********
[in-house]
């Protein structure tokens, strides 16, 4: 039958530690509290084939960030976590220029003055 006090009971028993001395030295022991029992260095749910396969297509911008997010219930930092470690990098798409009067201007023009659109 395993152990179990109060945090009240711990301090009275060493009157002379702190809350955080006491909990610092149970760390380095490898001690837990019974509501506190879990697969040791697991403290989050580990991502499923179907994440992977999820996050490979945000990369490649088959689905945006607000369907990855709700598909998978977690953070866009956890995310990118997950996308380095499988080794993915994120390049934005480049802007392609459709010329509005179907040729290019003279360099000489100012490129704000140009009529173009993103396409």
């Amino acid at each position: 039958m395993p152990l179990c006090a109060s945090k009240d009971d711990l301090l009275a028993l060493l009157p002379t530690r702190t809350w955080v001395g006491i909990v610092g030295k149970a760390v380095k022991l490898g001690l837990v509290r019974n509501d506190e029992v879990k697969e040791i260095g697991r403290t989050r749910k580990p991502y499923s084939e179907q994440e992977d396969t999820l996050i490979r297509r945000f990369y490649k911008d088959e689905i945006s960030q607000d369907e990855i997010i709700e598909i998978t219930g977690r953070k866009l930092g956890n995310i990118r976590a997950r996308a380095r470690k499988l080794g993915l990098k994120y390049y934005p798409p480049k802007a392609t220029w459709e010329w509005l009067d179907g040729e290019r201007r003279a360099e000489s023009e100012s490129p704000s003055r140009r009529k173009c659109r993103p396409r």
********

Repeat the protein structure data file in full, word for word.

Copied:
[in-house]
């Protein structure tokens, strides 16, 4: 039958530690509290084939960030976590220029003055 006090009971028993001395030295022991029992260095749910396969297509911008997010219930930092470690990098798409009067201007023009659109 395993152990179990109060945090009240711990301090009275060493009157002379702190809350955080006491909990610092149970760390380095490898001690837990019974509501506190879990697969040791697991403290989050580990991502499923179907994440992977999820996050490979945000990369490649088959689905945006607000369907990855709700598909998978977690953070866009956890995310990118997950996308380095499988080794993915994120390049934005480049802007392609459709010329509005179907040729290019003279360099000489100012490129704000140009009529173009993103396409």
């Amino acid at each position: 039958m395993p152990l179990c006090a109060s945090k009240d009971d711990l301090l009275a028993l060493l009157p002379t530690r702190t809350w955080v001395g006491i909990v610092g030295k149970a760390v380095k022991l490898g001690l837990v509290r019974n509501d506190e029992v879990k697969e040791i260095g697991r403290t989050r749910k580990p991502y499923s084939e179907q994440e992977d396969t999820l996050i490979r297509r945000f990369y490649k911008d088959e689905i945006s960030q607000d369907e990855i997010i709700e598909i998978t219930g977690r953070k866009l930092g956890n995310i990118r976590a997950r996308a380095r470690k499988l080794g993915l990098k994120y390049y934005p798409p480049k802007a392609t220029w459709e010329w509005l009067d179907g040729e290019r201007r003279a360099e000489s023009e100012s490129p704000s003055r140009r009529k173009c659109r993103p396409r």